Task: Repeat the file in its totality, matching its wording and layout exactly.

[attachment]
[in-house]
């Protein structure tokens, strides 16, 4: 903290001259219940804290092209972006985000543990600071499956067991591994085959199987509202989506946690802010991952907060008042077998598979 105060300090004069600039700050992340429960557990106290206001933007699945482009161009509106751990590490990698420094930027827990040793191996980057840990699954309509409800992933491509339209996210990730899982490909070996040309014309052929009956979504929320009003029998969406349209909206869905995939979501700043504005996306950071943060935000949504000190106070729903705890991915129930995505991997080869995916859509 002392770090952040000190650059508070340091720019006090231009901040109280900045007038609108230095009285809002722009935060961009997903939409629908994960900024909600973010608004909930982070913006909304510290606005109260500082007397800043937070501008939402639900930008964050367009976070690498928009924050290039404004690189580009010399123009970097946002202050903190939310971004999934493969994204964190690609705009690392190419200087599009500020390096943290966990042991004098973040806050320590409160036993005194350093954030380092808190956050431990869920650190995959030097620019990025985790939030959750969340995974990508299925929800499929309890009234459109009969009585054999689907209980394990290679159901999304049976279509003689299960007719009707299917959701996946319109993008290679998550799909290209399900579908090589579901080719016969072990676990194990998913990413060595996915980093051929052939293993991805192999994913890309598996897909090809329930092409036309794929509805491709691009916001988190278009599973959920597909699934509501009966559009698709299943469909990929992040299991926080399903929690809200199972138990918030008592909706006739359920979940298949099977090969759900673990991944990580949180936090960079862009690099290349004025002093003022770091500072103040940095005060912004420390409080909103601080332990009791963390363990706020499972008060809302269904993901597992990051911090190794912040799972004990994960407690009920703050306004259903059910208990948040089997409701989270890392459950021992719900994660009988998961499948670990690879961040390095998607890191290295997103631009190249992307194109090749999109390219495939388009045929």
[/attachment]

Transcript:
[in-house]
């Protein structure tokens, strides 16, 4: 903290001259219940804290092209972006985000543990600071499956067991591994085959199987509202989506946690802010991952907060008042077998598979 105060300090004069600039700050992340429960557990106290206001933007699945482009161009509106751990590490990698420094930027827990040793191996980057840990699954309509409800992933491509339209996210990730899982490909070996040309014309052929009956979504929320009003029998969406349209909206869905995939979501700043504005996306950071943060935000949504000190106070729903705890991915129930995505991997080869995916859509 002392770090952040000190650059508070340091720019006090231009901040109280900045007038609108230095009285809002722009935060961009997903939409629908994960900024909600973010608004909930982070913006909304510290606005109260500082007397800043937070501008939402639900930008964050367009976070690498928009924050290039404004690189580009010399123009970097946002202050903190939310971004999934493969994204964190690609705009690392190419200087599009500020390096943290966990042991004098973040806050320590409160036993005194350093954030380092808190956050431990869920650190995959030097620019990025985790939030959750969340995974990508299925929800499929309890009234459109009969009585054999689907209980394990290679159901999304049976279509003689299960007719009707299917959701996946319109993008290679998550799909290209399900579908090589579901080719016969072990676990194990998913990413060595996915980093051929052939293993991805192999994913890309598996897909090809329930092409036309794929509805491709691009916001988190278009599973959920597909699934509501009966559009698709299943469909990929992040299991926080399903929690809200199972138990918030008592909706006739359920979940298949099977090969759900673990991944990580949180936090960079862009690099290349004025002093003022770091500072103040940095005060912004420390409080909103601080332990009791963390363990706020499972008060809302269904993901597992990051911090190794912040799972004990994960407690009920703050306004259903059910208990948040089997409701989270890392459950021992719900994660009988998961499948670990690879961040390095998607890191290295997103631009190249992307194109090749999109390219495939388009045929």